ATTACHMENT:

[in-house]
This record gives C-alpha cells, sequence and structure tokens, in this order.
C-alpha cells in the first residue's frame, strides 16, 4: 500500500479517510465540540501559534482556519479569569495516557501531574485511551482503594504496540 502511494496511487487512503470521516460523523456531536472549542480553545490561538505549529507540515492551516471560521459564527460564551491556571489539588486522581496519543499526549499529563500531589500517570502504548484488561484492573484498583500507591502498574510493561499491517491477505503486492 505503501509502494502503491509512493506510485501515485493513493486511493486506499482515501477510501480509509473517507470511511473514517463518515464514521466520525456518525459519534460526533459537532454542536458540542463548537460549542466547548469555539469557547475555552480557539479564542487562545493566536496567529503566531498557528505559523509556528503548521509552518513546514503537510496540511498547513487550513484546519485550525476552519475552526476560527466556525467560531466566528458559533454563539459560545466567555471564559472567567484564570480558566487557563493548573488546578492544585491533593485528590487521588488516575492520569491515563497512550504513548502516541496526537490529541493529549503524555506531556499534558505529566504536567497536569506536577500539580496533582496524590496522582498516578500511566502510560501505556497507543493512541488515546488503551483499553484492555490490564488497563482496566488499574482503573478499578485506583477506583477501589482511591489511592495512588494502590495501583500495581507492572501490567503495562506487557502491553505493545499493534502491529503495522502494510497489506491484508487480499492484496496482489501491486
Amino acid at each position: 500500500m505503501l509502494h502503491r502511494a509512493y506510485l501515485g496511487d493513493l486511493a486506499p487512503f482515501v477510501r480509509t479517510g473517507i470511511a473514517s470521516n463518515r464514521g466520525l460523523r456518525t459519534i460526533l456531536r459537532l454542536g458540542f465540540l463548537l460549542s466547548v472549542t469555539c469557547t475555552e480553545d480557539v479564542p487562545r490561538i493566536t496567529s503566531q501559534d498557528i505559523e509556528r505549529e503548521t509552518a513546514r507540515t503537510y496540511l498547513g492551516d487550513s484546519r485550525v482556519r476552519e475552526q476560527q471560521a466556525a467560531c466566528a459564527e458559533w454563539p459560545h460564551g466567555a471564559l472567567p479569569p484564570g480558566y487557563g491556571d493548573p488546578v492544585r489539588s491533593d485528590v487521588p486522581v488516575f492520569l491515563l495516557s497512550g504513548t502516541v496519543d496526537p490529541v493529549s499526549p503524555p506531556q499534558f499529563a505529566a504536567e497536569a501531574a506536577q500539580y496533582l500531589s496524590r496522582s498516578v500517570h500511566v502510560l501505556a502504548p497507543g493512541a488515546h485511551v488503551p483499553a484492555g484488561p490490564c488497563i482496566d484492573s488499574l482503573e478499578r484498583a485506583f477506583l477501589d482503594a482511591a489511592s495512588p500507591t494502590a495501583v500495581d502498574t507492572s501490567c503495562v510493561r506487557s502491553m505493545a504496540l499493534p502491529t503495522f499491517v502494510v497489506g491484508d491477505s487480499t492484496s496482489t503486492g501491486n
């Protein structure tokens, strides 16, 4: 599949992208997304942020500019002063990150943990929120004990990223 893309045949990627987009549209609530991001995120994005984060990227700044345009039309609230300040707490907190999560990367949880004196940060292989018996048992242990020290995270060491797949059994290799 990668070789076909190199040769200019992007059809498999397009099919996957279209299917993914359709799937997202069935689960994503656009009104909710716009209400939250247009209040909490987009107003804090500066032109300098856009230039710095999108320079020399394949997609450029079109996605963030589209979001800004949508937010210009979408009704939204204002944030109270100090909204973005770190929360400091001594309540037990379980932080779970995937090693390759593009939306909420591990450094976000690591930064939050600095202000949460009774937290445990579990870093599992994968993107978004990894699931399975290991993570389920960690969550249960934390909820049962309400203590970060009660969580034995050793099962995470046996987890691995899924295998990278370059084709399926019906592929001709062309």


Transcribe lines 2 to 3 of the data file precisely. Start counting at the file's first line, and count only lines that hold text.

This record gives C-alpha cells, sequence and structure tokens, in this order.
C-alpha cells in the first residue's frame, strides 16, 4: 500500500479517510465540540501559534482556519479569569495516557501531574485511551482503594504496540 502511494496511487487512503470521516460523523456531536472549542480553545490561538505549529507540515492551516471560521459564527460564551491556571489539588486522581496519543499526549499529563500531589500517570502504548484488561484492573484498583500507591502498574510493561499491517491477505503486492 505503501509502494502503491509512493506510485501515485493513493486511493486506499482515501477510501480509509473517507470511511473514517463518515464514521466520525456518525459519534460526533459537532454542536458540542463548537460549542466547548469555539469557547475555552480557539479564542487562545493566536496567529503566531498557528505559523509556528503548521509552518513546514503537510496540511498547513487550513484546519485550525476552519475552526476560527466556525467560531466566528458559533454563539459560545466567555471564559472567567484564570480558566487557563493548573488546578492544585491533593485528590487521588488516575492520569491515563497512550504513548502516541496526537490529541493529549503524555506531556499534558505529566504536567497536569506536577500539580496533582496524590496522582498516578500511566502510560501505556497507543493512541488515546488503551483499553484492555490490564488497563482496566488499574482503573478499578485506583477506583477501589482511591489511592495512588494502590495501583500495581507492572501490567503495562506487557502491553505493545499493534502491529503495522502494510497489506491484508487480499492484496496482489501491486